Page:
Boss PS-3 Pitch Shifter/Delay
An updated version of the PS-2, with more modes and improved DSP. The PS-3 contains both a pitch-shifter and a delay. There is seven pitch shift modes, and three delay modes as well as an expressio... read more
An updated version of the PS-2, with more modes and improved DSP. The PS-3 contains both a pitch-shifter and a delay. There is seven pitch shift modes, and three delay modes as well as an expression mode. The pitch shift level is selectable in 26 steps – 24 chromatic steps over a +/- 1 octave range plus 2-octave up-down capability. The delay is up to a maximum of 2000 ms just like the DD-5.
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edited over 1 year ago
Crying out for a reissue
If ever there was a BOSS compact pedal crying out for a reissue, it's this beast!
In 1994, as a callow 20 year-old, I blew my student loan on a four track. I had just enough dosh left for one pedal. First I tried the reverb, the RV-3, which was nice. I was about to get that when the bloke in the shop said, 'I think you should try this too.'
I was immediately gobsmacked by it. BOSS had somehow managed to fit a sophisticated rack-mounted 16 bit DSP engine into a guitar pedal. As I skipped through the 11 modes on offer, I realised that it was something of a Swiss Army Knife for the bedroom musician. Three modes gave you standard digital delay, and eight more gave you what were, at the time, groundbreakingly weird pitch and delay effects. It split the signal into two voices, each of which could be shifted independently; so you could do so much stuff with it. Debussy whole-tone cascading fairy ascending motifs; octaver effects; harmonist effects; bass imitations; robotic shimmery electronic noises; reverse delay, useful as a psuedo reverb; chorus-like detunes. And I never even got round to exploring the expression input. If I had, I'd have discovered that it can also be a whammy pedal.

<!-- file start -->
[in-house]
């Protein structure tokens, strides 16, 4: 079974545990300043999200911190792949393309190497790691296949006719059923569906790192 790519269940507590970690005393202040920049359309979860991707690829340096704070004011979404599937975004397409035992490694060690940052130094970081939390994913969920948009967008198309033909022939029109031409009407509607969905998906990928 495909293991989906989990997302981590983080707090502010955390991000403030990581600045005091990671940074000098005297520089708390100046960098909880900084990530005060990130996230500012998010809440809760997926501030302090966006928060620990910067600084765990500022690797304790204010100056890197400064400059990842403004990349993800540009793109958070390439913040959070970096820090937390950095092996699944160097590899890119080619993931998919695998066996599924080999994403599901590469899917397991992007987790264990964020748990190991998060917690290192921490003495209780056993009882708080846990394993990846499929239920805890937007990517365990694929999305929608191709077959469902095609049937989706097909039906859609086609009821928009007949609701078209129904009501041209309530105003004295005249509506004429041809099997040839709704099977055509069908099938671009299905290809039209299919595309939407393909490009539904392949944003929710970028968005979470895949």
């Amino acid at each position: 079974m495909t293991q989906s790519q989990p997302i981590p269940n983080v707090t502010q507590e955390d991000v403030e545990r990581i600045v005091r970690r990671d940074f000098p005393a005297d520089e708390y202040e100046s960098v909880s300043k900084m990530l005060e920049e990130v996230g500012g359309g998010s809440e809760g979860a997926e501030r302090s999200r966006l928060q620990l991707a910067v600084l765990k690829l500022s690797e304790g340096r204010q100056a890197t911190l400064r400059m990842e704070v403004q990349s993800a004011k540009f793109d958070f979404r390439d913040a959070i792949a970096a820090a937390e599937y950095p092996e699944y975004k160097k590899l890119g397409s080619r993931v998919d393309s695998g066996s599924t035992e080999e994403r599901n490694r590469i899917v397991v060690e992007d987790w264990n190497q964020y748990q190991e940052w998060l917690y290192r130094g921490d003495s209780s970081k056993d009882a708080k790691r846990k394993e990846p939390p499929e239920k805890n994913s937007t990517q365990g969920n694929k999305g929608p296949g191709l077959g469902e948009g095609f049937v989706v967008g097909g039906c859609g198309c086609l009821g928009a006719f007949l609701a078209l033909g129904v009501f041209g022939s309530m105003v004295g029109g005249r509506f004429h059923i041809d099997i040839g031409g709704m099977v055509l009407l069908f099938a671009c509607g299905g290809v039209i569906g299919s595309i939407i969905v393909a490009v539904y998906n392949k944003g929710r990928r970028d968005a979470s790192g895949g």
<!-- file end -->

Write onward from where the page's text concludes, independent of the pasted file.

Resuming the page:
There was so much it could - and still can - do. The only thing I missed was that changing the delay time didn't change the pitch, like on the DD-3. So, you can't do that spiralling feedback thing with it; you'll just get nasty clicks when you change the delay time as the clock gets reset.
But apart from that, this pedal was a masterpiece. It was discontinued in 1999. If there's one pedal I'd like to see BOSS reissue one day, it's this one. I put everything through it! Guitar, drum machine, synth. It made everything sound interesting - almost like a Rainbow Machine before there was a Rainbow Machine. Highly recommended for experimentalists.
Sounds like sleeping at the bottom of the ocean
This is a quirky pedal. It has a some nice digital delays and then several pitch shifted delays that get progressively weirder with each preset you try. Weird....and beautiful. Preset 7 is the famous one, a kind of pitch-shifted reverse reverb that sounds incredible when set fully "wet" and detuned one octave. I ran a chord progression out of my Ditto Looper into it...and when I closed my eyes I imagines I was floating just off the bottom of the ocean looking up at the surface. Dark and shifty.
One of the higher presets is either the effect used on the lead part in Radiohead's "My Iron Lung" or dead close to it. Really great pedal.
One quirk, the wet sound is slightly delayed off the dry. This bugs me a bit.
Unique and weird
I've got this pedal on my board since the late 90's. It does many interesting things, combining delay and pitch shift. When I go on tour and arrange a minimal pedalboard to saveweight and space it is the only modulation pedal I take. It has a straight ahead digital delay, a digital chorus (detune) and with an expression pedal it can do Whammy too. The most unique mode is # 7 and it combines reverse delay with pitch shift. The resulting shimmering voice is pretty unique and it's the more I use the most. Very versatile and sturdy box, if you like strange noises and weird things - go get it.